“Son of B****,” I (Layton) say to myself as my elder brother Art comes back to the table with a round of shots for our quartet. I hate Vegas bombs. They’re too big to be taken as a shot and I always promise myself not to get too messed up amongst the abundance of fans dancing the dance of midnight fornication to Styx “Come Sail Away.” Meanwhile, my most whimsical musician friend, who for some reason always stands with his ear right up against the PA speaker to hear something no one else can: next-day tinnitus, returns to the table to further my introduction into the 27 club as the clock strikes midnight; it’s my 27th birthday celebration.
How fitting it would be to hear Superjam playing the Doors and Jim Morrison screaming, “Break on through to the other side!” Instead, me and my half-drunk constituents set sail for the dance floor to soak in the next parody of Boston. I always loved the opening cascade of notes the organ plays in the introduction to “Foreplay/Longtime.” One of the reasons everyone should go see Superjam is to witness the versatility their instrumentalists give to the band: the singer can blow on the saxophone, giving us his best Clarence impression, and sing the range of Brad Delp’s voice; the bass player hangs his hair and his instrument close to the floor while gyrating to the pules of the music; the drummer locks down the tempo without doing anything too flashy, no sticks flying, or flashy, meaningless fills mucking up the rearranged parodies, just a monastic devotion to keeping time. I think to myself, “Why can’t all drummers play this way?” Of course, where would this critique be without the approbation every guitarist seems to both need and get from the fans at the end of each show… I’ll give it to him. From what I’ve heard out of the Marshall stacks tonight, the best cover band in St. Louis would be lucky to have him.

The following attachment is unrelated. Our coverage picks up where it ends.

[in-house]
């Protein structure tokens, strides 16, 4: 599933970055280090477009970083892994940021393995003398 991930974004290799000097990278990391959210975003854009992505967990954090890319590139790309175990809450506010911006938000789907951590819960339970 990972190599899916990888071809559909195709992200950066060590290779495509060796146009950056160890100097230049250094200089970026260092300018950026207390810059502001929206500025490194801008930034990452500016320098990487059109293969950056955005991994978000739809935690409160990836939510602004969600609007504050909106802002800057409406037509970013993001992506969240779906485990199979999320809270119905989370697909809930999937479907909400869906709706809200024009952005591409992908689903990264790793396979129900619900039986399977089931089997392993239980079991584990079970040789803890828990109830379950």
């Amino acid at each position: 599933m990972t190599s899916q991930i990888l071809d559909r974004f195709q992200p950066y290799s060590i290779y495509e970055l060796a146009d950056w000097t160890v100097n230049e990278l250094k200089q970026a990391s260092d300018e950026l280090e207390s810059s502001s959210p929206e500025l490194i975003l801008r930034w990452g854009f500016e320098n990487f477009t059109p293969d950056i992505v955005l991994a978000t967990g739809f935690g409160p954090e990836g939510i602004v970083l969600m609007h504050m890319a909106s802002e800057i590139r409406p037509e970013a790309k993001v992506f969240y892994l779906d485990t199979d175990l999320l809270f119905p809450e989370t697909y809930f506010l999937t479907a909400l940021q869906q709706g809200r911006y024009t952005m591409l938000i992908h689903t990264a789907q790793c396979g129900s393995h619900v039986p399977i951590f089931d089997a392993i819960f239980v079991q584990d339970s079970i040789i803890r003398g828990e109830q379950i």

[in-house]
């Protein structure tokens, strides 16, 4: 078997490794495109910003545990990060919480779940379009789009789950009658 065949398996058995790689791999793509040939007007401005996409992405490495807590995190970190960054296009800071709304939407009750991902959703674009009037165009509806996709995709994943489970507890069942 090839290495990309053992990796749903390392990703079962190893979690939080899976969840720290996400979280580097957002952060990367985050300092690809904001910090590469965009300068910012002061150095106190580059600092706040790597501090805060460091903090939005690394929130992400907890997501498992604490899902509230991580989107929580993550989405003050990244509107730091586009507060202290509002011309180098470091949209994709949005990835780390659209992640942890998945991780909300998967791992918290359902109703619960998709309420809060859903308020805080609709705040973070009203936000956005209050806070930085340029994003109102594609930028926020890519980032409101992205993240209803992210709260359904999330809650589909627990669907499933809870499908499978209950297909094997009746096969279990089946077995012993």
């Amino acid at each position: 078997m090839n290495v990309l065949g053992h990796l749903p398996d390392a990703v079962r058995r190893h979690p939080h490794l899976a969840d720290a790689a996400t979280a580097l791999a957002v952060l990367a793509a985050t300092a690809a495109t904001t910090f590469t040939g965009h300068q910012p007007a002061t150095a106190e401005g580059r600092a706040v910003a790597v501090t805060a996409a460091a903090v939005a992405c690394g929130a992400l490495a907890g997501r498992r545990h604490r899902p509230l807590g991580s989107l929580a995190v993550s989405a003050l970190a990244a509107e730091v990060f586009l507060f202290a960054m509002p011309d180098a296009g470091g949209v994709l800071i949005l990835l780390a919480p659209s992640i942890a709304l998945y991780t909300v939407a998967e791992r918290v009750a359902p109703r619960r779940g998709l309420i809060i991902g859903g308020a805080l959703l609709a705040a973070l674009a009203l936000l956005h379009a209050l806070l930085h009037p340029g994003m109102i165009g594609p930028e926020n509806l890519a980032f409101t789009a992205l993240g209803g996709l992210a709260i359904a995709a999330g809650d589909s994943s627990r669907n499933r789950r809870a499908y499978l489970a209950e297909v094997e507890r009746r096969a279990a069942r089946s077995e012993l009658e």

One final reason you should go see Superjam is this: you see, I’d already seen the group a dozen times at the “Bottle Neck Blues Bar” and various other nightclubs in the St. Louis area. Therefore, I know their set lists and, well, they’re the only band I’ve ever heard play what is now one of my favorite Who songs entitled “Eminent Front.” Not only did the lead singer take my request to play it again, he played it last in their rotation of rock n’ roll hullabaloo and gave me a shout out saying, “Happy Birthday Joe. Welcome to the 27 club.” For some, a 27th birthday party with a small group of friends at Brewskeez Sports Bar in O’Fallon, Missouri, may seem unsatisfactory. For me, a night of male camaraderie, foolish dancing, and rock n’roll easily satisfies my appetite for jubilation. Time to call it a night. Like this first blog entry, I hope the weekend anecdotes of music-fueled Tom Foolery only get better hereafter.